• Gunshot: Larger birds like ratites can be euthanized by gunshot directly to the head, causing extensive damage to the brain. The gun must be correctly positioned to ensure that the brain is destroyed. Care must be taken to ensure human safety when using firearms. It is recommended that the carotid arteries and jugular veins be severed immediately afterwards to ensure death.
• Captive Bolt: Captive bolt pistols designed for livestock can be used to euthanize larger poultry species like waterfowl and ratites. The pistol should be applied correctly. Because there is motion after use of the captive bolt, it is advisable to restrain the bird to prevent injury to personnel. It is recommended that the carotid arteries and jugular veins of the bird be severed immediately afterwards to ensure death.
• Electrocution: Electrocution is a rapid and acceptable method of euthanasia provided that a sufficient current passes first through the brain to ensure unconsciousness, and then through the heart to induce cardiac arrest. Specialized equipment is required to ensure humaneness and personnel safety.
• Exsanguination/Decapitation: Birds can be killed by severing the jugular veins, carotid arteries, and trachea. Full decapitation also results in a rapid decrease in blood pressure and brain stem trauma. However the blood vessels may seal after being severed, delaying the onset of unconsciousness, and brain responses do persist for a brief period of time after decapitation. For this reason, exsanguination or decapitation should only be used as sole methods of euthanasia in extreme emergencies involving animal suffering where alternative methods are not feasible because of lack of equipment or trained personnel. Exsanguination and decapitation are acceptable methods of euthanasia when the bird is first stunned or anesthetized. Hand-held electrical stunning knives are available for stunning and exsanguinating chickens and turkeys, although these do pose personnel dangers if used in an area where there are wet surfaces. Birds can also be stunned first by administering a blow to the head.
• Maceration: Maceration in a high-speed grinder results in rapid death, and is considered a humane method for disposing of young chicks and embryonated eggs. Only grinders specifically designed for disposal of poultry, which have blades that turn at 5000 or more revolutions per minute, should be used for this purpose. The grinder should be properly maintained and must not be overloaded, since birds may be incompletely macerated under these circumstances.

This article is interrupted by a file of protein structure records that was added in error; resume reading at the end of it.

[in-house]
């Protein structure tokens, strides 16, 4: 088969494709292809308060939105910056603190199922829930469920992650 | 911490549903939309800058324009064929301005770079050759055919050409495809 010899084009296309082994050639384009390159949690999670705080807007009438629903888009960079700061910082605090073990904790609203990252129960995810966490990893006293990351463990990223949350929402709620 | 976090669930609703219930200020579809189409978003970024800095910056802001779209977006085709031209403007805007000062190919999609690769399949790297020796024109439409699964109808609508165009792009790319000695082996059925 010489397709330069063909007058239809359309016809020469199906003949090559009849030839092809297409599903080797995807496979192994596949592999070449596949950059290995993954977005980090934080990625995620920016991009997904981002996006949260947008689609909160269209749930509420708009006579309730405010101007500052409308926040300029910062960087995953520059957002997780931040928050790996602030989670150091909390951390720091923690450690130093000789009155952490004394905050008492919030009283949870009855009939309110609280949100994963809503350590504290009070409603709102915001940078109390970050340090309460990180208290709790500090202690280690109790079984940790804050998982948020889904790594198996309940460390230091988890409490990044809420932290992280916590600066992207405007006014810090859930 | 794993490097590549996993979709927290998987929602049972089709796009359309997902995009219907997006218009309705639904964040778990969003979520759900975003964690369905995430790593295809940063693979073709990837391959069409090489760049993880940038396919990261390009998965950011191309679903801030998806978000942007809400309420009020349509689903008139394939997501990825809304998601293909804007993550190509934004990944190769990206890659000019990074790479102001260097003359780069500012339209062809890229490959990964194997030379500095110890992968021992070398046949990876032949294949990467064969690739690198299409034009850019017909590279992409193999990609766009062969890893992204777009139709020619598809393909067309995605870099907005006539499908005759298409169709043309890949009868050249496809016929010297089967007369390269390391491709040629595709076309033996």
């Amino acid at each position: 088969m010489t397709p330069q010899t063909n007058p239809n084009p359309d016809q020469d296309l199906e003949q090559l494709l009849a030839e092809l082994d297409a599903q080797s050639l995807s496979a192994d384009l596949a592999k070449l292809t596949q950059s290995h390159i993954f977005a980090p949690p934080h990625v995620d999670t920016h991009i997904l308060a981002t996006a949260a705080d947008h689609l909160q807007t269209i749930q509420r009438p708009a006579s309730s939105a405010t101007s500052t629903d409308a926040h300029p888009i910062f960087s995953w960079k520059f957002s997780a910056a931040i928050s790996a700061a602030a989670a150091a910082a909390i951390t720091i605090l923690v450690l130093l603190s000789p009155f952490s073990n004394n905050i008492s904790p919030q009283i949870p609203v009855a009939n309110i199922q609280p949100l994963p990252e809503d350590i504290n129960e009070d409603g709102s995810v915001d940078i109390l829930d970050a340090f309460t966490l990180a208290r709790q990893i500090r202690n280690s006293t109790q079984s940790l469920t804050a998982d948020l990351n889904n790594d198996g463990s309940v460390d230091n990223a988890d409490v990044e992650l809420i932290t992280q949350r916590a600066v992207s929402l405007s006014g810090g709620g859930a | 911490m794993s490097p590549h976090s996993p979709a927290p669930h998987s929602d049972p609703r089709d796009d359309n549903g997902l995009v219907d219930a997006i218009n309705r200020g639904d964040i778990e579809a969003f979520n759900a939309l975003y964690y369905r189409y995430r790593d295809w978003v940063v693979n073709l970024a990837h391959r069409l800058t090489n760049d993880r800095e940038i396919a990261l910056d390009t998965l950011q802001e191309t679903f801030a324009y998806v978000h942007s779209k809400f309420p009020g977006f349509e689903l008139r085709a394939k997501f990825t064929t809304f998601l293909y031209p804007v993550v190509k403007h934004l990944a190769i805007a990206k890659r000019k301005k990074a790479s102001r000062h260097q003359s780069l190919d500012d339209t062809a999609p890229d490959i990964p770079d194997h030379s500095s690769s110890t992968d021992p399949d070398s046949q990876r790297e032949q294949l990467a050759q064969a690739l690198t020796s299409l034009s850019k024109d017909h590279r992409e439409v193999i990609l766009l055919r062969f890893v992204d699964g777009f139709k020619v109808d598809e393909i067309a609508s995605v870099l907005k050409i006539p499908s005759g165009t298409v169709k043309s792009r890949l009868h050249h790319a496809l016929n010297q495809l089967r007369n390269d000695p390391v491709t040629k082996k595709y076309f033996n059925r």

• Anesthetic Overdose: When properly administered by the intraperitoneal route, barbiturate overdose produces rapid unconsciousness and anesthesia followed by respiratory depression and cardiac arrest. Federal regulations require these drugs to be purchased, stored, and used under the supervision of an individual registered with the US Drug Enforcement Agency (DEA). Poultry euthanized using barbiturates must be properly disposed of in accordance with state regulations.
Confirmation of loss of consciousness and death
Confirmation of death is critical regardless of the method chosen. The cessation of reflexes in the head area can be used to confirm loss of consciousness:
• Lack of response to a hard pinch delivered to the comb, wattles, or snood
• Lack of blink reflex when the eye is touched
The following signs can be used to confirm death:
• Cessation of respiration
• Cessation of heartbeat
Euthanasia Action Plan
All personnel that work with the birds, including transporters, should be trained in appropriate euthanasia methods and be provided with any equipment that might be necessary for euthanizing sick or injured birds or for on-farm depopulation. A written action plan for routine and emergency euthanasia should be developed and followed wherever birds are handled. Since improved euthanasia methods for poultry, and particularly for on-farm depopulation, are currently under development, the action plan should be reviewed and updated regularly to incorporate these new methods as appropriate.
Below is an example action plan for poultry euthanasia.
|EUTHANASIA ACTION PLAN
||J. Smith, Producer
Post this plan in a centralized area as a guideline for humane euthanasia of poultry on your farm. Remember to review the plan with any new employees, and also review the plan annually as a reminder to all personnel.
The Center for Animal Welfare
College of Agricultural and Environmental Sciences
University of California, Davis